'Bluetooth' nyoape addicts ask for help to get off the drug
Almost 250 substance abusing youth in Mabopane and Soshanguve have volunteered to be rehabilitated‚ with the help of state facilities.
This is according to the Gauteng Department of Social Development‚ which attributed this to its “hot spot” approach during which officials visit areas popular with substance users.
The hotspot targeting was first used last year in Goud Street and Hillbrow in Johannesburg. Hundreds of users who lived on the streets were taken to rehabilitation and many successfully completed the six weeks rehabilitation and after-care programmes and are now integrated into society‚ the department said in a statement.
“We are pleased that you have come on your own seeking help to end the scourge of substance abuse‚” Gauteng MEC for Social Development Nandi Mayathula-Khoza told substance users on Wednesday.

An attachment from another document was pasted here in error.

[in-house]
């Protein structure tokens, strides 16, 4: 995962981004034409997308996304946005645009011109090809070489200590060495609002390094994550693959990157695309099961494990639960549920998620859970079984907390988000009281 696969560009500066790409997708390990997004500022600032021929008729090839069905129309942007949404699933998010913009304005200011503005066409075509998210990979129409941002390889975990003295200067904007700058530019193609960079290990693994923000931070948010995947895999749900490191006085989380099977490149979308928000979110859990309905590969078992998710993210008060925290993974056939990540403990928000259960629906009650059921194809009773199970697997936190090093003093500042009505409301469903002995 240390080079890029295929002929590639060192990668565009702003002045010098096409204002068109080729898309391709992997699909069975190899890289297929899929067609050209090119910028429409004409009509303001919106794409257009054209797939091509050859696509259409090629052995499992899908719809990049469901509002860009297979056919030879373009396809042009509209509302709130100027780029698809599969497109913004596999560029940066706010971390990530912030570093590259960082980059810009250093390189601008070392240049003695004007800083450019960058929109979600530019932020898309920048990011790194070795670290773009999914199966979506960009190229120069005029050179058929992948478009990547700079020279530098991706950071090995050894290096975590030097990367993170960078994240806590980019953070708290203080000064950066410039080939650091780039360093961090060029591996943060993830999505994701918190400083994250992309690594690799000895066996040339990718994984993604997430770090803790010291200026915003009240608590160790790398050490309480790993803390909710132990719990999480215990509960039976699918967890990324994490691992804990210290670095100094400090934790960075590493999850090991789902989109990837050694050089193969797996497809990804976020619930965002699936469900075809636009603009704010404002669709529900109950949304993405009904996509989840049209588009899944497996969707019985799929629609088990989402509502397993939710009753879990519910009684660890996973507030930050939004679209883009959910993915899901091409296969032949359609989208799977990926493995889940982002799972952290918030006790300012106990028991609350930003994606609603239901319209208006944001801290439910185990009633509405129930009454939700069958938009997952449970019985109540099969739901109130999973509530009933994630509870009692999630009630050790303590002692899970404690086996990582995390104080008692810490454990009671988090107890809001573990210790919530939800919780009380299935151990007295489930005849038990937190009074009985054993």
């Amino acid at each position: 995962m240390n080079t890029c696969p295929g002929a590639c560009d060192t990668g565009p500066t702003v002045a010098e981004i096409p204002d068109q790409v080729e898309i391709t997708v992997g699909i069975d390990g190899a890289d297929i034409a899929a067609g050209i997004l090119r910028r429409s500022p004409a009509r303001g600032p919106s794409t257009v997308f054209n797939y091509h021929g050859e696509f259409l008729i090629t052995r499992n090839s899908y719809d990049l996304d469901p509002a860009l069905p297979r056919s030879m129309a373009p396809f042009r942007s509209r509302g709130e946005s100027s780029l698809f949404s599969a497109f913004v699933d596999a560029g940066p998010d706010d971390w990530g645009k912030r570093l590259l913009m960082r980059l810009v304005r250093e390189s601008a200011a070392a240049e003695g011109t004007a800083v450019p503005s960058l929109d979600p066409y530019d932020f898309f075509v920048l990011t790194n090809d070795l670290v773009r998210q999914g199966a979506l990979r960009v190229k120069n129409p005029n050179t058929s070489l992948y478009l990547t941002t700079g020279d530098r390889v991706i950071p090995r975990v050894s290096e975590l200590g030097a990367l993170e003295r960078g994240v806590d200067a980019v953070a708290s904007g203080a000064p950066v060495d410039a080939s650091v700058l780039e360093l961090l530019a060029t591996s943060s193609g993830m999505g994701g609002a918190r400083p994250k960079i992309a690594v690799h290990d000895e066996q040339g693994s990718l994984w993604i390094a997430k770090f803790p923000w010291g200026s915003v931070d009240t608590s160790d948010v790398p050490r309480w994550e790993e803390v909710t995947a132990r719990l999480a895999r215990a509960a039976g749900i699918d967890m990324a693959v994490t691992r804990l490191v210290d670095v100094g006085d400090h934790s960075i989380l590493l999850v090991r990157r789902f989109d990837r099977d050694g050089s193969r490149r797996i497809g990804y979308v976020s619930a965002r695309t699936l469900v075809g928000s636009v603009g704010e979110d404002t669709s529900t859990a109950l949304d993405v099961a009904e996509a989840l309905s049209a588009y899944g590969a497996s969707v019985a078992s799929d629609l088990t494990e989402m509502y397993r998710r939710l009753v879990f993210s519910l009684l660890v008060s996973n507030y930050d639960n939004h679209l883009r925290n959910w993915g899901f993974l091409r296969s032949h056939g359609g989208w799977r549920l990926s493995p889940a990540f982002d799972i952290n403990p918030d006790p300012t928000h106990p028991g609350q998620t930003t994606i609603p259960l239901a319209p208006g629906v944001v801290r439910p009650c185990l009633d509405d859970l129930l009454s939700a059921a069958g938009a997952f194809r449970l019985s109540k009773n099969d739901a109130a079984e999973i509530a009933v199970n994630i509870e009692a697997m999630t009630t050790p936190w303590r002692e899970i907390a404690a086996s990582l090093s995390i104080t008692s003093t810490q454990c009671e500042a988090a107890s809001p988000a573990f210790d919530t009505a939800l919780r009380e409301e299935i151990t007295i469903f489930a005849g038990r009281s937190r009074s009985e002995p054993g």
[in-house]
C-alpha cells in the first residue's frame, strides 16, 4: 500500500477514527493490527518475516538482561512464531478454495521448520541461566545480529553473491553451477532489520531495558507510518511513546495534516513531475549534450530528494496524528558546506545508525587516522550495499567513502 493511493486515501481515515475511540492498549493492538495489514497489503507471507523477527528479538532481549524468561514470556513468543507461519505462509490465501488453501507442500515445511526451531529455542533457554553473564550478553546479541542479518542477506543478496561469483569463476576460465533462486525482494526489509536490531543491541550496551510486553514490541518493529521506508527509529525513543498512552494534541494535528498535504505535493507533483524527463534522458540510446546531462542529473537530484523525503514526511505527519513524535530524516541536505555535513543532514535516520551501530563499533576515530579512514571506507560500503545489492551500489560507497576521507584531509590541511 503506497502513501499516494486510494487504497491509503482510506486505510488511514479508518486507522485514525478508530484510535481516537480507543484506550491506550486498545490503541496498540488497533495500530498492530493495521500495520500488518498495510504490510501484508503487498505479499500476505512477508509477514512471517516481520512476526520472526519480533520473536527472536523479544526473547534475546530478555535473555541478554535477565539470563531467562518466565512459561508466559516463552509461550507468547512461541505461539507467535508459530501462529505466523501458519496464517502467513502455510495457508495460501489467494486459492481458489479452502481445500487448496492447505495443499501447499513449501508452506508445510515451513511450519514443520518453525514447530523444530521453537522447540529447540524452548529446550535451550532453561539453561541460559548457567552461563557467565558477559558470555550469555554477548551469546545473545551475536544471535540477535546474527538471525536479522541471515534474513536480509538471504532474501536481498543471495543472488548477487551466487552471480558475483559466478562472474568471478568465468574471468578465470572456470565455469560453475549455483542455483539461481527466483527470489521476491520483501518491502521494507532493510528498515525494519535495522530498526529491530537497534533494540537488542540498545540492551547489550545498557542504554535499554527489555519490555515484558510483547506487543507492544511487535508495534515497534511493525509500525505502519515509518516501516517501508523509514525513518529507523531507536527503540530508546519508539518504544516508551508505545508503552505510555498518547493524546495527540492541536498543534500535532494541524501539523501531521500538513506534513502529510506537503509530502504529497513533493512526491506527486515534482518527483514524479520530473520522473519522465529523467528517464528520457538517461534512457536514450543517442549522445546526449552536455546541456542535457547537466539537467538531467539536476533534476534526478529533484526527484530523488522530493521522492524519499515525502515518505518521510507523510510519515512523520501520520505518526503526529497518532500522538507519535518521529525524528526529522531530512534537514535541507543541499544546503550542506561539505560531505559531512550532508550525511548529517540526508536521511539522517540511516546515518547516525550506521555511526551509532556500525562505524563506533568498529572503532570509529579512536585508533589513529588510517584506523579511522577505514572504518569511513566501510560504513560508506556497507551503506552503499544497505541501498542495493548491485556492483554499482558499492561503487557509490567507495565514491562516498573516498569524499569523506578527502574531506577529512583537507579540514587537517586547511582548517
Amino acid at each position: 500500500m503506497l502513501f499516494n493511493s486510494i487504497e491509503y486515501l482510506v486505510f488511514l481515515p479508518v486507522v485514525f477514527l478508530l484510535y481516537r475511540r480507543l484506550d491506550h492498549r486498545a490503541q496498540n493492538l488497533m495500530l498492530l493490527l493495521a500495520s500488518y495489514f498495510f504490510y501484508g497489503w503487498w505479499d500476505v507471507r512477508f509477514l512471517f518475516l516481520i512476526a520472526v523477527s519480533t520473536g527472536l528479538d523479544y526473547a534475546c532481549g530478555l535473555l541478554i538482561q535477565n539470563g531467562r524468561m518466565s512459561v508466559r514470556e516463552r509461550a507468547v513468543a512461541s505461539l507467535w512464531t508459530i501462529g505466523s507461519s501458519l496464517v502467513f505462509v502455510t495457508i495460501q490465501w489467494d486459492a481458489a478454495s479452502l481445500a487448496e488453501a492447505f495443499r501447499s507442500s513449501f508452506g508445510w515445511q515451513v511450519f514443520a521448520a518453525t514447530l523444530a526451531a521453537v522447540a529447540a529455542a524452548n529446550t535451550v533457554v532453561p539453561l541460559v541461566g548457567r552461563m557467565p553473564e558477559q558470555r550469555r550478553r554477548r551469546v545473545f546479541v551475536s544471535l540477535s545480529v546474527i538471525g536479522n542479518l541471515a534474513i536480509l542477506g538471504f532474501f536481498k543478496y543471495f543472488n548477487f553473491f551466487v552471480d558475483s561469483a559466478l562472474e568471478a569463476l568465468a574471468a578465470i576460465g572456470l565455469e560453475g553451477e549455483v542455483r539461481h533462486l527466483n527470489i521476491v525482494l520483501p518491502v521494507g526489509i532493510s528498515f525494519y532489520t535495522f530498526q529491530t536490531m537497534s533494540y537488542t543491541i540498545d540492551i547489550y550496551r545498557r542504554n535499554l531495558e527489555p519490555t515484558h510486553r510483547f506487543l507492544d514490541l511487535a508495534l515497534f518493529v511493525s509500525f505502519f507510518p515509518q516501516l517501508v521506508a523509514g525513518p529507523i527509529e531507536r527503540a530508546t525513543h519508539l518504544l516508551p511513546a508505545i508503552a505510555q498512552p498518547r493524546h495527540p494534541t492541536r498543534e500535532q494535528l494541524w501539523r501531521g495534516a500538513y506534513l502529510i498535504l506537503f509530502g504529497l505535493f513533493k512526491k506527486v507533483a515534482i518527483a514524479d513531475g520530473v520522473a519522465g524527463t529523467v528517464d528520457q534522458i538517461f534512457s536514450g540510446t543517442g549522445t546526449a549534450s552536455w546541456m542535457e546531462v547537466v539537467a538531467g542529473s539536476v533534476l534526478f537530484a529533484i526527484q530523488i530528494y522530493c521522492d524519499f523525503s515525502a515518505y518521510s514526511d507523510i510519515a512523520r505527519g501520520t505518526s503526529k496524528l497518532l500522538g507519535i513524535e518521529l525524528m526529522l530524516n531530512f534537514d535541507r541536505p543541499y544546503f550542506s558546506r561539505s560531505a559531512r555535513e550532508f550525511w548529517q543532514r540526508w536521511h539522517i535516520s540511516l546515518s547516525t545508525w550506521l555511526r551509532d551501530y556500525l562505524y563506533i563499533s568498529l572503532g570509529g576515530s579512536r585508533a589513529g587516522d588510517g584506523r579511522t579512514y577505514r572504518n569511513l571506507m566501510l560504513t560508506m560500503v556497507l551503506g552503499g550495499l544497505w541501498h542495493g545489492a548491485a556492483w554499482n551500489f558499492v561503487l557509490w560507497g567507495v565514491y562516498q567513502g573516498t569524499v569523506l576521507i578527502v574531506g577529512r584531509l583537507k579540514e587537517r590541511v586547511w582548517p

“The withdrawal symptoms are hard‚ hang in there and finish the rehab programme‚ (then you will be) on your way to recovery‚” she said.
Education MEC Panyaza Lesufi challenged them to grasp developmental programmes provided by government‚ such as Tshepo 500‚000‚ which are earmarked to train and create job opportunities for the youth.
Many of the users who asked for help practice the new and deadly phenomenal called “Bluetooth“‚ a trend by nyaope users who resort to sharing ‘a high by transfusion’‚ injecting the blood of an already drugged blood into another‚ using syringes.
The substance users were transported to various state funded drug rehabilitation centres across Gauteng. The group was screened for admissions by social workers and a medical doctor.
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